Across the U.S. hotels, inns and resorts are starting to think more about their footprint on the planet. Some are taking their first baby steps—sourcing food locally, recycling, landscaping with some native plants, installing bathroom fixtures that use less water. A few are really upping their game with multiple initiatives and and promoting their efforts to becoming more sustainable, hoping to have an impact on guests as well as the climate. They include destinations as different as a multi-season outdoor activities resort in Massachusetts, an inn on the coast of Maine and a luxury hotel in Greensboro, North Carolina.
Those looking for an active and fun vacation in New England that doesn't put a strain on the environment should check out the Berkshire East resort in the hilly northwest Massachusetts town of Charlemont. It offers 45 ski and snowboard, a tubing park and a "mountain coaster," a hybrid of an Alpine slide and a roller coaster. In the summer it there are zip line tours that soar over its heavily forested landscape. Sitting in the middle of that hilly, wooded terrain is the resort's 900 kilowatt wind turbine. That and its 1,800-panel 500 kilowatt solar array provide all the power for the resort. Berkshire East says it is the first ski facility in the world to generate all of its energy onsite from renewable sources.
"In this era of global warming, we want to put our money where our mouths are," they say. "These machines generate electrons that otherwise would be produced by greenhouse gas-producing power plants. Consider the solar and wind turbines our attempt at increasing distributed renewable generation so that the next generation of skiers can enjoy winter the same way we do."
For $10 you can take a tour of the turbine, including a mile-and-a-half hike to the site from where you'll be shuttled to the top of the hill. A guide provides information about the turbine and sustainable energy.
The main attraction at the Inn by the Sea in Cape Elizabeth just outside Portland, Maine isn't the opportunity to maybe break your neck on a ski slope, but rather the chance to relax with a good book and a glass of wine on a porch overlooking rolling green lawns and the Atlantic. Instead of sports, Inn by the Sea boasts about its full-service spa, leisurely strolls along the beach and gourmet cuisine prepared with fresh local ingredients including catch purchased from local fishermen.
The Inn says it is inspired by its beautiful natural surroundings to practice "both outstanding hospitality and environmental preservation." It heats the facility with biofuel, uses solar heating in its indoor pool and its spa is the first in New England to be Silver LEED-certified. It was also the first hotel in Maine to become carbon neutral through offsets, which it did in 2007. And it uses recycled and nontoxic products for virtually every function. It's also pet-friendly and provides a sanctuary for New England cottontail rabbits, an endangered species in Maine. We're not sure how those two things coexist but, apparently, they do.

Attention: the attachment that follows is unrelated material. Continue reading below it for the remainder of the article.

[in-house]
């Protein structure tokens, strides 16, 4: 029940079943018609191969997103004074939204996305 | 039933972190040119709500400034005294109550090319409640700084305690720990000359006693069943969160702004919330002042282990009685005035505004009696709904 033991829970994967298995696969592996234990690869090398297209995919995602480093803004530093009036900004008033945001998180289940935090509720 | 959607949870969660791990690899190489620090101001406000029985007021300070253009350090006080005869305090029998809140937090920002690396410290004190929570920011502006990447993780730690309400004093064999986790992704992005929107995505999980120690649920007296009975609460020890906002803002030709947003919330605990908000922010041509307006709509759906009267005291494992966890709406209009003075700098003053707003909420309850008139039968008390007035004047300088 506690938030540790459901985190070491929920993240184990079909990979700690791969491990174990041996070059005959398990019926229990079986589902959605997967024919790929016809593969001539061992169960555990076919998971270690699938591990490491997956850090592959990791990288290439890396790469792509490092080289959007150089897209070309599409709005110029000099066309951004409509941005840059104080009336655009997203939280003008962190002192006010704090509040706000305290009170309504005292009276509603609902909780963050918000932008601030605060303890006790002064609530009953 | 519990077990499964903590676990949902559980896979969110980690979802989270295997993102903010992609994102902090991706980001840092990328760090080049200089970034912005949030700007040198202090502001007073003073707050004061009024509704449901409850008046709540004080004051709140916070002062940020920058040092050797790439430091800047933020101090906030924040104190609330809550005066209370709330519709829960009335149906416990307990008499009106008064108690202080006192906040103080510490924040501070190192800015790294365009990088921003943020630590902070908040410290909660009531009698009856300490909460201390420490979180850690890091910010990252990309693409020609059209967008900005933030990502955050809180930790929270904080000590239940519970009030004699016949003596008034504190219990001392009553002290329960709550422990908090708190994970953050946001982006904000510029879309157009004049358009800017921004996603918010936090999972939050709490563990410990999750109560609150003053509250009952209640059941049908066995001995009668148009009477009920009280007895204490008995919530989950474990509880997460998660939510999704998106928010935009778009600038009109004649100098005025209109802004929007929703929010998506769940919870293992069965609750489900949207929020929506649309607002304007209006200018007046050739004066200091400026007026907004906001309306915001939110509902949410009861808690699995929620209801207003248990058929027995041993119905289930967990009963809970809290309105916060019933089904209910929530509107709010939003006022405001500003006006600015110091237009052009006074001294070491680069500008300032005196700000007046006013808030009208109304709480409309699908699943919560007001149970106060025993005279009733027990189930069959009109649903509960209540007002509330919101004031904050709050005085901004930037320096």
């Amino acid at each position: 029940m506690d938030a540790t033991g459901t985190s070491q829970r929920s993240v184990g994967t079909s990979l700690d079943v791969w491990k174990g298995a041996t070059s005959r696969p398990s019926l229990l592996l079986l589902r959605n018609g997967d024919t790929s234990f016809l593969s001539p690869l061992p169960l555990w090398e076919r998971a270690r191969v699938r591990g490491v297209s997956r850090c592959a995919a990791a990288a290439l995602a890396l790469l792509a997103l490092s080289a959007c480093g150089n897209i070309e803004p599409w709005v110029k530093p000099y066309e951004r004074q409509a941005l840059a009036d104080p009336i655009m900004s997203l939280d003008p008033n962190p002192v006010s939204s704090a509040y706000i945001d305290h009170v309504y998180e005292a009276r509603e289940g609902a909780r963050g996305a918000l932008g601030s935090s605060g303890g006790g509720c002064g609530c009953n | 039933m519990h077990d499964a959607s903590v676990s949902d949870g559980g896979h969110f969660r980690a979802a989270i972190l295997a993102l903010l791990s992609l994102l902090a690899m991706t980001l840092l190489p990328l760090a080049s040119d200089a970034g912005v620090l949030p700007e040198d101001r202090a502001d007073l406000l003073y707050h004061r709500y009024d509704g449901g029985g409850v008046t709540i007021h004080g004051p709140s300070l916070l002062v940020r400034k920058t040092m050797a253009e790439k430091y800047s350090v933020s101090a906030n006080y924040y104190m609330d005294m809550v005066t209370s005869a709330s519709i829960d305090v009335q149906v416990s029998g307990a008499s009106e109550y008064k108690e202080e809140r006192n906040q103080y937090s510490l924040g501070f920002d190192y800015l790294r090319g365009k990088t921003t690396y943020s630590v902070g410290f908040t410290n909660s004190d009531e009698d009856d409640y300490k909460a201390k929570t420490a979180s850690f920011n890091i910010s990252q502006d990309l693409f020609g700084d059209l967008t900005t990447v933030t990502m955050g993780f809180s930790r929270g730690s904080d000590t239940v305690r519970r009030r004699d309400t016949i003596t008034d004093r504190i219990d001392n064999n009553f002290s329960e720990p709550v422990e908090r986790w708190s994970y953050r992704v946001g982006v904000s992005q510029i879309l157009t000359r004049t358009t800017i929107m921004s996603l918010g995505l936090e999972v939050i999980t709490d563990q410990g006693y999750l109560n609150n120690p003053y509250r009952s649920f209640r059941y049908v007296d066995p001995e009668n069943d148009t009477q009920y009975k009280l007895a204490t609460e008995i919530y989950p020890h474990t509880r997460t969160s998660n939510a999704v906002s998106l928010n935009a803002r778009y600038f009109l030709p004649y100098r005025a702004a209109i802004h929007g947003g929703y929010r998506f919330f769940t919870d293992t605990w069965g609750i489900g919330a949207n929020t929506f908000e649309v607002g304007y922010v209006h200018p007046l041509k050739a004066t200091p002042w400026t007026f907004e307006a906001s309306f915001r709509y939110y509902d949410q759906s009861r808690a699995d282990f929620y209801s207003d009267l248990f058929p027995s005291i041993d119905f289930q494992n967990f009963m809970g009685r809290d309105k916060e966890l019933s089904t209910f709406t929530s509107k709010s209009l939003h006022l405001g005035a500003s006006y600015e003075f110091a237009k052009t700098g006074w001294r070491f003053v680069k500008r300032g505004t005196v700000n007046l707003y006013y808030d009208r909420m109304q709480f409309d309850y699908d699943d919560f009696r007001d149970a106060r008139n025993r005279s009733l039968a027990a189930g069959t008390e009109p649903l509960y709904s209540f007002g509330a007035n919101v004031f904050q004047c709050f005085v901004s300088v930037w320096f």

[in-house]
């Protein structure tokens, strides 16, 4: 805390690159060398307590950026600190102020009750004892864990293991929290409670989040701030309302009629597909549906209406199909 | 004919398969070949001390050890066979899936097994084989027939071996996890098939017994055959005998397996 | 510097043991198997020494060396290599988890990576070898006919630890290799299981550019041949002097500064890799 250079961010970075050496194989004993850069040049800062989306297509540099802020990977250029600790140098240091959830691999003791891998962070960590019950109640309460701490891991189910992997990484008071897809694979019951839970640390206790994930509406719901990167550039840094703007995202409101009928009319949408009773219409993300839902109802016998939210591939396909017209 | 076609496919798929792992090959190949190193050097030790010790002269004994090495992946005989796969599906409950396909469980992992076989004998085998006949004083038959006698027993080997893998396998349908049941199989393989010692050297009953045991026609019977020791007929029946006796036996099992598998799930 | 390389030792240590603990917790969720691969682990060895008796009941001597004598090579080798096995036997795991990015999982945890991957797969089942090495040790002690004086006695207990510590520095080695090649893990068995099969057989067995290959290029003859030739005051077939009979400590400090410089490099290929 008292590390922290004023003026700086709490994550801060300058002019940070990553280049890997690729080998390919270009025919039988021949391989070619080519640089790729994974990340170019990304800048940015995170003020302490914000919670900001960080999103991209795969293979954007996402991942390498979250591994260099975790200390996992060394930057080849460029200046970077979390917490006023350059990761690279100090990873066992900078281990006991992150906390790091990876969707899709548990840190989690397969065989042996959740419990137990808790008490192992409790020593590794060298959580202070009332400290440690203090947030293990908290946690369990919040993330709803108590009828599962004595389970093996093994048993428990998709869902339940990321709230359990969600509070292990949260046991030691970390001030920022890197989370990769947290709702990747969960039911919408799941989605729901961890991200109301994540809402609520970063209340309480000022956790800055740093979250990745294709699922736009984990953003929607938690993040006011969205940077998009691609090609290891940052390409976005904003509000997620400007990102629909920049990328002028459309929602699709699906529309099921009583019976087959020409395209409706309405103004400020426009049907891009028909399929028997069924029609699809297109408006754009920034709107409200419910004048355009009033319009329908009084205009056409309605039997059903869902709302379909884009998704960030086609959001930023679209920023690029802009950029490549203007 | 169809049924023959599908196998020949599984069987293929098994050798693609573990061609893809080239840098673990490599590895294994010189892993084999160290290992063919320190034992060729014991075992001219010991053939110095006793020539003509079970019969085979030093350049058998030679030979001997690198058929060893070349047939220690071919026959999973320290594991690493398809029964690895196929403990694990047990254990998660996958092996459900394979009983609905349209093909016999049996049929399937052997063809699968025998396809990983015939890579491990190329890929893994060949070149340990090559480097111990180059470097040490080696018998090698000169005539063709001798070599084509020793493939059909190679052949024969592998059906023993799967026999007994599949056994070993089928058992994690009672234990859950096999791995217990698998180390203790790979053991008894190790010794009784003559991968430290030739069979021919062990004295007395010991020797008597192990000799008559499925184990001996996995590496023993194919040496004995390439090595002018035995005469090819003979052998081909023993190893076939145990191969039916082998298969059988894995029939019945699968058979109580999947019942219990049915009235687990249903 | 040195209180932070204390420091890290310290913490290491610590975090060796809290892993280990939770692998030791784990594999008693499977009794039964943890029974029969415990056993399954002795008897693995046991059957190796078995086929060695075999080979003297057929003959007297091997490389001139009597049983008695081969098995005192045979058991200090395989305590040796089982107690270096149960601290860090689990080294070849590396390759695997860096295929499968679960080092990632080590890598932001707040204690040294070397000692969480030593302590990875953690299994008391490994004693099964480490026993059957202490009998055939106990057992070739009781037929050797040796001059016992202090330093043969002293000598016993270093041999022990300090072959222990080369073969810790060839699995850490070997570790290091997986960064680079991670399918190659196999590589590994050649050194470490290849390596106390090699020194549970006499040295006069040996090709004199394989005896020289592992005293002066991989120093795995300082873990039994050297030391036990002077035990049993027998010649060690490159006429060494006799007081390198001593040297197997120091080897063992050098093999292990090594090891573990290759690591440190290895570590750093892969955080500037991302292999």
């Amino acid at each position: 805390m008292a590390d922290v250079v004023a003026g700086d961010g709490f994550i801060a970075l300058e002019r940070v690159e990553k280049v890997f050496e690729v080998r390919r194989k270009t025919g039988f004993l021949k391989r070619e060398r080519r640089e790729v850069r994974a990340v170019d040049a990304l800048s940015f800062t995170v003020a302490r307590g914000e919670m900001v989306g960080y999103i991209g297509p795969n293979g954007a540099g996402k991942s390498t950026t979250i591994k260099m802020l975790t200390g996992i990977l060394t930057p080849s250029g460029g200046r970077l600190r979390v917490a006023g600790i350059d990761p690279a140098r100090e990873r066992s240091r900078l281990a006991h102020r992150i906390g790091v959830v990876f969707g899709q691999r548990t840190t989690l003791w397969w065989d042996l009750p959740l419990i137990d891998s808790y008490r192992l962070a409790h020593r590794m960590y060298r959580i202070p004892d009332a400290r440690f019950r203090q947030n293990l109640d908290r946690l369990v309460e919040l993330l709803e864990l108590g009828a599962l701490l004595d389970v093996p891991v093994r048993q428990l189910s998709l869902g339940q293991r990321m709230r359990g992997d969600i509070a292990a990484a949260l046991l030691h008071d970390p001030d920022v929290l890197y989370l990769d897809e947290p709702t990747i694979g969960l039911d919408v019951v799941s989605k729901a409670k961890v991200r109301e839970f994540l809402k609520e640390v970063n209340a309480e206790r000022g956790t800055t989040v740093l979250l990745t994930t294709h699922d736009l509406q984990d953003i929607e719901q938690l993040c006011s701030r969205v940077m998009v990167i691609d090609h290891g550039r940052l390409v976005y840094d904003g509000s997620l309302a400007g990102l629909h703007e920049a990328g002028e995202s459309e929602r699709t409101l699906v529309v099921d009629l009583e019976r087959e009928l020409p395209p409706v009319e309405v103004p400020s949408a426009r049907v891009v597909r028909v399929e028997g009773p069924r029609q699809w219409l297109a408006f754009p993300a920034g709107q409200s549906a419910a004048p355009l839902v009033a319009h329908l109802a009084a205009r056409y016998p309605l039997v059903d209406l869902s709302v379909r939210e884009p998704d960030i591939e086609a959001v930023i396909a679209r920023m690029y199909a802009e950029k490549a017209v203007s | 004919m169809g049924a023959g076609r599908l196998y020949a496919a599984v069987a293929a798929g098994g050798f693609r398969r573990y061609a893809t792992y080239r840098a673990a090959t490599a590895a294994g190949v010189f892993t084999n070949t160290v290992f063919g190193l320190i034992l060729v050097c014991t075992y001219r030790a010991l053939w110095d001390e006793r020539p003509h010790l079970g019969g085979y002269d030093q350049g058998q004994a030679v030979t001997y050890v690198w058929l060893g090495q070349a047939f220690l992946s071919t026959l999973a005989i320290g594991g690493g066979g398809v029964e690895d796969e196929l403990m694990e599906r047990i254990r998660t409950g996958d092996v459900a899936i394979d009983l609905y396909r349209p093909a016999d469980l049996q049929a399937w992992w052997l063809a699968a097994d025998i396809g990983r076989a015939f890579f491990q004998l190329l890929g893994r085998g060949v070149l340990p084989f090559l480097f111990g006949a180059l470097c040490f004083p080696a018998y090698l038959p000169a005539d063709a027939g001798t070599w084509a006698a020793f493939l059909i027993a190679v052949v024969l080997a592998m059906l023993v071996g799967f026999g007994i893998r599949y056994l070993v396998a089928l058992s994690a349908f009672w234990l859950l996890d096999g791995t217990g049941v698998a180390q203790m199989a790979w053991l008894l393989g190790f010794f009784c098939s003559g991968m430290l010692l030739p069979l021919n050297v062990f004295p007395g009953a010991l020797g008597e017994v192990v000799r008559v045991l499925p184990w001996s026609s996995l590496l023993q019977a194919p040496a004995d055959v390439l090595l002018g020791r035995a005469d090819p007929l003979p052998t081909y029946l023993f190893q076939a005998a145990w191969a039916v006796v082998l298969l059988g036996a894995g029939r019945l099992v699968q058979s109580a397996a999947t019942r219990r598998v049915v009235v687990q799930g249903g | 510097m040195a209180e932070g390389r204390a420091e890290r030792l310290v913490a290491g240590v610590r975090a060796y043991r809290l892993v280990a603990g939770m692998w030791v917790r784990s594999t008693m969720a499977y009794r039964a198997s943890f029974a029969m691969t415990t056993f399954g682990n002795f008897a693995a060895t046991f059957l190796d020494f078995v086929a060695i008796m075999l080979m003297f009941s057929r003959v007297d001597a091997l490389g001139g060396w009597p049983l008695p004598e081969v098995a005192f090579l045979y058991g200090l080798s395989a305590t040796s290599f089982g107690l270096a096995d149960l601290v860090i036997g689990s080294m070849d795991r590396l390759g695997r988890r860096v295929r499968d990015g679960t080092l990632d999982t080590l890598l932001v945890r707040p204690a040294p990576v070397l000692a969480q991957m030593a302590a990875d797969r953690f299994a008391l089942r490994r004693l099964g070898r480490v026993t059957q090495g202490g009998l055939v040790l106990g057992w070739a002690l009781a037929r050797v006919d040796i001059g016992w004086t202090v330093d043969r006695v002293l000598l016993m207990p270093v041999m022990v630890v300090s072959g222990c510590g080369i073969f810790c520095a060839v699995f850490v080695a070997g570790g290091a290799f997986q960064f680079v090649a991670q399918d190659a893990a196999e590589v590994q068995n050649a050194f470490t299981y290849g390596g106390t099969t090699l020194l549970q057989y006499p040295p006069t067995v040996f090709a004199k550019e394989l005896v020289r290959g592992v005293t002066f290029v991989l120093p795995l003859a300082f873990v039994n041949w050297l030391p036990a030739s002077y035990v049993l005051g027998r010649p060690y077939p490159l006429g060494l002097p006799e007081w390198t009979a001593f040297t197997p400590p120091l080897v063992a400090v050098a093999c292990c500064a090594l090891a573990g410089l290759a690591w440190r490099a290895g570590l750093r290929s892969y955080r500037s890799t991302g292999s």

The Proximity Hotel in Greensboro, North Carolina promotes its lavish amenities and its sustainability at the same time. While talking up its well-appointed guest rooms, its elegant event facilities and its upscale restaurant, it also brags about being the first Platinum LEED-certified hotel in the U.S. Built to use 40 percent less energy and 30 percent less water than a hotel of similar size and amenities, it incorporates more then 70 sustainable practices including 100 solar panels on its roof which heat its hot water supply.
The hotel posts its sustainable practices initiative, which it says, "considers how our decisions affect current and future generations" by reducing use, recycling, using less energy and buying more local food, among other things. Unsurprisingly, it also has a fairness statement, outlining its efforts to reach out to the African-American, Latino and LGBT communities.
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Association Versus Intervention Studies<p>Many studies on the vitamin are association or observational studies. "By definition, these studies cannot prove the causal relationship, but only point to mere correlations," said Fassnacht. The physician tries to illustrate this with an example:</p><p>"Imagine two groups of 80-year-olds. One group is spry, active and does sports. If you compare them with another group living in nursing homes, the difference in vitamin D levels will be dramatic. Life expectancy would also be extremely different."</p><p>But to try to explain the difference in fitness by vitamin D status alone is far too simplistic. "Vitamin D levels are a good measure of how sick someone is. But not more," says Fassnacht. </p><p>According to Fassnacht, none of the intervention studies carried out to date -- that specifically examined the effect of vitamin D on various diseases -- has been able to confirm the previous association and laboratory studies or the presumed positive effect of vitamin D.</p>
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